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Publication numberUS6974922 B2
Publication typeGrant
Application numberUS 10/813,103
Publication dateDec 13, 2005
Filing dateMar 30, 2004
Priority dateMar 30, 2004
Fee statusPaid
Also published asDE602005011066D1, EP1583120A1, EP1583120B1, US20050224324
Publication number10813103, 813103, US 6974922 B2, US 6974922B2, US-B2-6974922, US6974922 B2, US6974922B2
InventorsSergio Bortolloni, Giuseppe Zanaglio, Miriam Biagini, Massimo Baldo, Karen Hecht, Theodore J. Houck, III
Original AssigneeRockwell Automation Technologies, Inc.
Export CitationBiBTeX, EndNote, RefMan
External Links: USPTO, USPTO Assignment, Espacenet
Rotary service switch for the interior of electrical enclosures having a disconnect switch
US 6974922 B2
Abstract
A rotary switch assembly for mounting on a disconnect switch (10) in an electrical enclosure (26) includes a base (50) and a rotor (60) which is rotatably coupled to the base (50). The rotor (60) is first axially depressed and then rotated to switch the disconnect switch (10) to the “on” position. The base (50) has a stop member (53) for latching the rotor (60) in an “off” position before the rotor (60) is axially depressed. A lockout tab (43) is attached to the rotor (60) for locking the switch in the “off” position. A rotary handle (30, 90) is provided for mounting on the rotor (60), for operation in either rotational direction. The rotary handle (30) has two wings with formed grips (34, 35) for thumb and fingertips to securely grip and turn the handle (30) with the required torque for actuating and de-actuating the disconnect switch.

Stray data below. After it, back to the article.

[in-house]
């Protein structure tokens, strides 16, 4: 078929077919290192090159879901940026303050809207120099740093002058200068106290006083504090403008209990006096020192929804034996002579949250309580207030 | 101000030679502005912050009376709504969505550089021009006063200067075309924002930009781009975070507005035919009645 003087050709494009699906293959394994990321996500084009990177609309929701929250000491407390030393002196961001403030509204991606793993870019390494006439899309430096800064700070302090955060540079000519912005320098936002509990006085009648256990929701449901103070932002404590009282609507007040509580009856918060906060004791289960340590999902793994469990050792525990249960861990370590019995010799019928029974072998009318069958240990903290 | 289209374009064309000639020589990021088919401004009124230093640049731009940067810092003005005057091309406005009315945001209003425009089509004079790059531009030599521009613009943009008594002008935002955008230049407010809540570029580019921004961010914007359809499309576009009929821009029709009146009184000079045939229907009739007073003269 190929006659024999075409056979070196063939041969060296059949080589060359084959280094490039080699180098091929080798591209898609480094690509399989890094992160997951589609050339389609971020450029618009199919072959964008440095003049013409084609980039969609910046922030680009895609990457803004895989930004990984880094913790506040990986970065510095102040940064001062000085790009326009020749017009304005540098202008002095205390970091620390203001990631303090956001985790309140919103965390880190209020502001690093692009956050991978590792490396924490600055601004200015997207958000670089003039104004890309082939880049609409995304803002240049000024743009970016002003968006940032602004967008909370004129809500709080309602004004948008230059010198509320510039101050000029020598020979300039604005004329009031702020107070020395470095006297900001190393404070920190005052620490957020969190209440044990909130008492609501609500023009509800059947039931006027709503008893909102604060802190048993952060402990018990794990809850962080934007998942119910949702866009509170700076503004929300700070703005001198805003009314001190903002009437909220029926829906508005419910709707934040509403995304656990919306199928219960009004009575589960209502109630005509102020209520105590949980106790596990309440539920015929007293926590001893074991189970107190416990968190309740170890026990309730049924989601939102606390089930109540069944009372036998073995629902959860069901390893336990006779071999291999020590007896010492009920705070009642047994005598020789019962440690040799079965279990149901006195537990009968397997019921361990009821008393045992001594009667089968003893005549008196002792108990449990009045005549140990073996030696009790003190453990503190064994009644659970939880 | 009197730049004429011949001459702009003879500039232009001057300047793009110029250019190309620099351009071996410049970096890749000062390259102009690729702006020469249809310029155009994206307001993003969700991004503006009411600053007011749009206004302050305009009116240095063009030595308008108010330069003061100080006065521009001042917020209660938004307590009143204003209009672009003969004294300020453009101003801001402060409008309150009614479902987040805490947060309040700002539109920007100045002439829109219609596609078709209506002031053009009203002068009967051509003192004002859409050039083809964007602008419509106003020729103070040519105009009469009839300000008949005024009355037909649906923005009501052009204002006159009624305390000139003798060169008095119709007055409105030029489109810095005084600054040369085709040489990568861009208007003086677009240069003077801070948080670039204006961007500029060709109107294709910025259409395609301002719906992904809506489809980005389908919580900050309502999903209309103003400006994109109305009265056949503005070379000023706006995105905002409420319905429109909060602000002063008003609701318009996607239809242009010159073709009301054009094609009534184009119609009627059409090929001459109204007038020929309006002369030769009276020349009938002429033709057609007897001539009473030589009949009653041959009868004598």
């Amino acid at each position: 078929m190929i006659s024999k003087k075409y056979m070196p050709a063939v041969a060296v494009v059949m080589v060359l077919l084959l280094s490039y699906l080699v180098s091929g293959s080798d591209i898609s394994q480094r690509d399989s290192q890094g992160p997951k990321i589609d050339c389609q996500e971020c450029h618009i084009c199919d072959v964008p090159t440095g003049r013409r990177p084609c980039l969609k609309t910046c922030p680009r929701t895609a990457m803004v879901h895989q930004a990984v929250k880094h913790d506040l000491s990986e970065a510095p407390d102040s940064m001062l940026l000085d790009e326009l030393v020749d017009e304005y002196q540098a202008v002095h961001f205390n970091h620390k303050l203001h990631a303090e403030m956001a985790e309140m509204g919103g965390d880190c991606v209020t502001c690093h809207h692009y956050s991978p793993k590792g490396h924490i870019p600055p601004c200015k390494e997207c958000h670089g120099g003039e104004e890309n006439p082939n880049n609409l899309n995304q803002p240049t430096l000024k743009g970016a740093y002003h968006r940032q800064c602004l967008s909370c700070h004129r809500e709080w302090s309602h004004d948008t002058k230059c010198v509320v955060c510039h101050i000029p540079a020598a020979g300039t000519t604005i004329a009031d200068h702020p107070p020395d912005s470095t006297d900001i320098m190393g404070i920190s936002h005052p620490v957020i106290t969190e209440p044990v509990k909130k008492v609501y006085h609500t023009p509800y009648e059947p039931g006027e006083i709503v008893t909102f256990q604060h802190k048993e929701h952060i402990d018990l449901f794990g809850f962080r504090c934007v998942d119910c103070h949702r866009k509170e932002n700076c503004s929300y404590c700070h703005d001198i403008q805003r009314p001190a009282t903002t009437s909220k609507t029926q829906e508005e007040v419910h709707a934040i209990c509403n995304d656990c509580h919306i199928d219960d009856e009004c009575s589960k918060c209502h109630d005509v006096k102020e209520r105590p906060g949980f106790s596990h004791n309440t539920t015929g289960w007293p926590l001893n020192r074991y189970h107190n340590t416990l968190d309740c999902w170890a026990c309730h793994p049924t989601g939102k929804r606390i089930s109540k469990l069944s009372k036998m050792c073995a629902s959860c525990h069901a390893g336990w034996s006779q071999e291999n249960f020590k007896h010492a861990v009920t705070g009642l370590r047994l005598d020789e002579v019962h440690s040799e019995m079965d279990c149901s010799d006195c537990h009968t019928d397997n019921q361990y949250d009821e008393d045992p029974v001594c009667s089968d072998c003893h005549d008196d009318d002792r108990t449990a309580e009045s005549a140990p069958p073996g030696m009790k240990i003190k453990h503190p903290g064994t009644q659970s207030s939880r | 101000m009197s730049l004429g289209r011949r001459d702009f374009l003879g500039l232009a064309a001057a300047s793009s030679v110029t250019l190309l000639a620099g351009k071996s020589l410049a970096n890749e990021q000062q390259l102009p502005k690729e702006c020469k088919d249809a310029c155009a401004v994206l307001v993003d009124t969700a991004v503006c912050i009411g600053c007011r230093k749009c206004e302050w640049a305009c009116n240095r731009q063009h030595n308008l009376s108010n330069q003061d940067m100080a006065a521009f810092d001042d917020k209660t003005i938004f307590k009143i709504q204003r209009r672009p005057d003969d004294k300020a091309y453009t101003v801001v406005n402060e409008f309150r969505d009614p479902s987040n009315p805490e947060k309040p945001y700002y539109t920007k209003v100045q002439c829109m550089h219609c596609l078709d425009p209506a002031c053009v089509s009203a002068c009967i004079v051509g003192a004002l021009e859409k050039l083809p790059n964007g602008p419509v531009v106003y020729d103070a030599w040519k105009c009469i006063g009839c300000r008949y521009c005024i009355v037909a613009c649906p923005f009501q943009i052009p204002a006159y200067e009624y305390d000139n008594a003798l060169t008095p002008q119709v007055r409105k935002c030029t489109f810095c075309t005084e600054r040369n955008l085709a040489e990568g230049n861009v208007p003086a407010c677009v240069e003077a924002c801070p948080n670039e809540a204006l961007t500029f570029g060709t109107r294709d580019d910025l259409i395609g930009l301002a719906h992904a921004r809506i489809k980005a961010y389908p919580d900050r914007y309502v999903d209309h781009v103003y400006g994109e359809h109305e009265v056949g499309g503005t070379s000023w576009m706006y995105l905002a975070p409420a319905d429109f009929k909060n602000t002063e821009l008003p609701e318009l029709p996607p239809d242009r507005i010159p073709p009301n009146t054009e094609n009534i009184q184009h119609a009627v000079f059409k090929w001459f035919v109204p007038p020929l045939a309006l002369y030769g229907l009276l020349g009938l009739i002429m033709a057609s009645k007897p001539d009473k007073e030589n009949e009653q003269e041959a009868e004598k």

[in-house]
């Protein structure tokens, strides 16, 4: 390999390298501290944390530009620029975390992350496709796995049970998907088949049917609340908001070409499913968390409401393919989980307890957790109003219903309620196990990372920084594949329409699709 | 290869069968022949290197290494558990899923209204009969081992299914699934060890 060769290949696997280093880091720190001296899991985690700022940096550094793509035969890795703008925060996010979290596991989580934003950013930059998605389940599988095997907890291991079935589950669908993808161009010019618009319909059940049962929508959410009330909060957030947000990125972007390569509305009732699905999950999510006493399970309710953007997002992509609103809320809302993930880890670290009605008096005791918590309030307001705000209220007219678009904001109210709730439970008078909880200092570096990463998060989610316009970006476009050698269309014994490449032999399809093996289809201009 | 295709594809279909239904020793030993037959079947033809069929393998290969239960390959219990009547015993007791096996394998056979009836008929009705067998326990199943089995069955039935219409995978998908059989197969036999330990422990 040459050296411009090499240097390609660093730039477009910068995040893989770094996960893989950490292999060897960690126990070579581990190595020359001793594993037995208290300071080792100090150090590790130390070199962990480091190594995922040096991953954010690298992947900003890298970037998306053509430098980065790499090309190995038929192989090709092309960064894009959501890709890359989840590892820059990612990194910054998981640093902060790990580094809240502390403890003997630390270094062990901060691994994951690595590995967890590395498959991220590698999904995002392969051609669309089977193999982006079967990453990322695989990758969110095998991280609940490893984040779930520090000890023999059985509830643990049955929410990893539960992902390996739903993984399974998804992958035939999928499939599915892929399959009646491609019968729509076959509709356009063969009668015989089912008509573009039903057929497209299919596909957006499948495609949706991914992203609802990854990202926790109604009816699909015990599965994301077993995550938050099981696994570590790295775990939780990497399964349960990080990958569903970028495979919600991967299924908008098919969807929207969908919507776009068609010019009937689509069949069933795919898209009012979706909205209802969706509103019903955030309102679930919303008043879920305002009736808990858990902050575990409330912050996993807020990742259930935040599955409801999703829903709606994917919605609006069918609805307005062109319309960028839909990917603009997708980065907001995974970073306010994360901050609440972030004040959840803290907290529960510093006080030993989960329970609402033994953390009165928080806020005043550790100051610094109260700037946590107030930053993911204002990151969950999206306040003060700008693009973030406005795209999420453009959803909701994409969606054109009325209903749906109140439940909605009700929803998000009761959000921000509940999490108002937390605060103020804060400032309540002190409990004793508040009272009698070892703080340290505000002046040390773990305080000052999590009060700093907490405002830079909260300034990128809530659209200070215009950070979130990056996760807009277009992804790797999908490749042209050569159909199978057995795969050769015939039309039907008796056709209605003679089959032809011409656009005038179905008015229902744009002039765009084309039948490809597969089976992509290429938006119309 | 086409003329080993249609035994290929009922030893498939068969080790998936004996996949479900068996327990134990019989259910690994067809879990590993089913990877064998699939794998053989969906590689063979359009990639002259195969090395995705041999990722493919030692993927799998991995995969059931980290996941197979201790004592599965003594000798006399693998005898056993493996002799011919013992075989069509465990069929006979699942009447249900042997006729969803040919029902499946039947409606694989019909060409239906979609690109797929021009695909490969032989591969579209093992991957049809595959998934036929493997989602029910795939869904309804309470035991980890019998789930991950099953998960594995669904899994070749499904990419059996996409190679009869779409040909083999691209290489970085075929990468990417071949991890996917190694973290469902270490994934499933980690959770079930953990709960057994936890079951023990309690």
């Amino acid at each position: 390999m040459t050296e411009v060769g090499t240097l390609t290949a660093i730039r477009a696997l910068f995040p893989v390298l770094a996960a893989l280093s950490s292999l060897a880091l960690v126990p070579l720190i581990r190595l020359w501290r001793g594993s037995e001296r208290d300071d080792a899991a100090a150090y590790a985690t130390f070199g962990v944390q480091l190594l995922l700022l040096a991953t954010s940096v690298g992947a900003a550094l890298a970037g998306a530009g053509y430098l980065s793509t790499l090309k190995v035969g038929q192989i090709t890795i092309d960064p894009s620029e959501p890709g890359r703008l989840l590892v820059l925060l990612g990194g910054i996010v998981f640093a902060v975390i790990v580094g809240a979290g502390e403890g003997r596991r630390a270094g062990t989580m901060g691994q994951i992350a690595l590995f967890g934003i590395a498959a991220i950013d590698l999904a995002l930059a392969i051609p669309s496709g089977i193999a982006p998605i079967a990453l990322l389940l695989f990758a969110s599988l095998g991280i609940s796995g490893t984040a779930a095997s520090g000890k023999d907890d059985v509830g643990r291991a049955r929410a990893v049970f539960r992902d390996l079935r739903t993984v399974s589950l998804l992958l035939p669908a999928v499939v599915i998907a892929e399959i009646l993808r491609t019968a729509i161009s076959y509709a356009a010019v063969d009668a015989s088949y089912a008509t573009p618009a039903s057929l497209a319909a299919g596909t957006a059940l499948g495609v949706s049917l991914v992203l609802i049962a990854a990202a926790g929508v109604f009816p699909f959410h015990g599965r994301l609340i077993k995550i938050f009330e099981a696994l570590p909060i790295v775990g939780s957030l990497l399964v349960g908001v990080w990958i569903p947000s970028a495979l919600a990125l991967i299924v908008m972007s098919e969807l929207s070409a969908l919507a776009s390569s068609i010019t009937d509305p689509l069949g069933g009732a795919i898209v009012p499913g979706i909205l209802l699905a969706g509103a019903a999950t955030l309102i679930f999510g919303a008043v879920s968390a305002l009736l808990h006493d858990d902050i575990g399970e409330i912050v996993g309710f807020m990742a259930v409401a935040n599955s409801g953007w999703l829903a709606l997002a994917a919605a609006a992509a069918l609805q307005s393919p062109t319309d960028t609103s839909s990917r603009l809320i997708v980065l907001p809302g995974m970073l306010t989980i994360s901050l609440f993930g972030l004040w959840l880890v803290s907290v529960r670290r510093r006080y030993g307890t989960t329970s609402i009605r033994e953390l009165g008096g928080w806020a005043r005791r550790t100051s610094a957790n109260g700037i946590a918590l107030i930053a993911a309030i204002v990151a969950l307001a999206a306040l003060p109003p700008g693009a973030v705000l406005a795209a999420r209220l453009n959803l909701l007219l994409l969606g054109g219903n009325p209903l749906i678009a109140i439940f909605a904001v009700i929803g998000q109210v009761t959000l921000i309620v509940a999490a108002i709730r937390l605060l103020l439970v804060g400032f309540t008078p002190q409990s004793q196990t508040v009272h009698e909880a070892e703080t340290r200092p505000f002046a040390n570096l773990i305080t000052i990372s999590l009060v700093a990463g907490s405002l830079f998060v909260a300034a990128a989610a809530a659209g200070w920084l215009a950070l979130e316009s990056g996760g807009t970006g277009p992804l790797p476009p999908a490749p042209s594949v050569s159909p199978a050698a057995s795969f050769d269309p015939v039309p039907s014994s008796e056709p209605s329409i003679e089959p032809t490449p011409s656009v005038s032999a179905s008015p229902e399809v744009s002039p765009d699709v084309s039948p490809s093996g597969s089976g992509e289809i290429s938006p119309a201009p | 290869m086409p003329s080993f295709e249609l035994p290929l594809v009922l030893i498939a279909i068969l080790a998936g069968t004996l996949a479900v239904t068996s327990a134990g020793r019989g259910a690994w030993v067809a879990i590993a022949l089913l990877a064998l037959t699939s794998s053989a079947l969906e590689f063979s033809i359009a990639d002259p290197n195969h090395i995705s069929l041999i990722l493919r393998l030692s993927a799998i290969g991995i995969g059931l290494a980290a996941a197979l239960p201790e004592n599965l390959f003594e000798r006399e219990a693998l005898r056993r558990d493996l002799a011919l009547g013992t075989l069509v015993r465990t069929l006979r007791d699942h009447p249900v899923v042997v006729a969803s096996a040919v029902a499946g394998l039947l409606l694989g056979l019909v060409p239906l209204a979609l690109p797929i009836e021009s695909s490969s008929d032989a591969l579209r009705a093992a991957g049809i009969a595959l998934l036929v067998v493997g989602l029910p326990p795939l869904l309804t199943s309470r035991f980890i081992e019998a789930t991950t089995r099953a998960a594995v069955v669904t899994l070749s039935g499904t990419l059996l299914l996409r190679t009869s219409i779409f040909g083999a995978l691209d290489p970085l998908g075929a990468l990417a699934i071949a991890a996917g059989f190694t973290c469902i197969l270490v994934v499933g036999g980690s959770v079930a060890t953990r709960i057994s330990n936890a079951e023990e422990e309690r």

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Claims(16)
1. A rotary switch for installation on a disconnect switch to actuate and de-actuate the disconnect switch contacts, the rotary switch comprising:
a base;
a rotor disposed for rotation on said base and responsive to a first force in an axial direction for coupling to a disconnect switch actuating mechanism, and responsive to a second force in a rotational direction to actuate the disconnect switch; and
a stop member on said base for latching the rotor in an “off” position before application of said first force to prevent a rotation of the rotor that would actuate the disconnect switch.
2. The rotary switch of claim 1, wherein the rotor has a socket opening on an inwardly directed end that opens axially inward to receive an upper end of a shaft for actuating the disconnect switch, the socket opening fitting over an end of the shaft when the rotor is moved axially inward by the first force.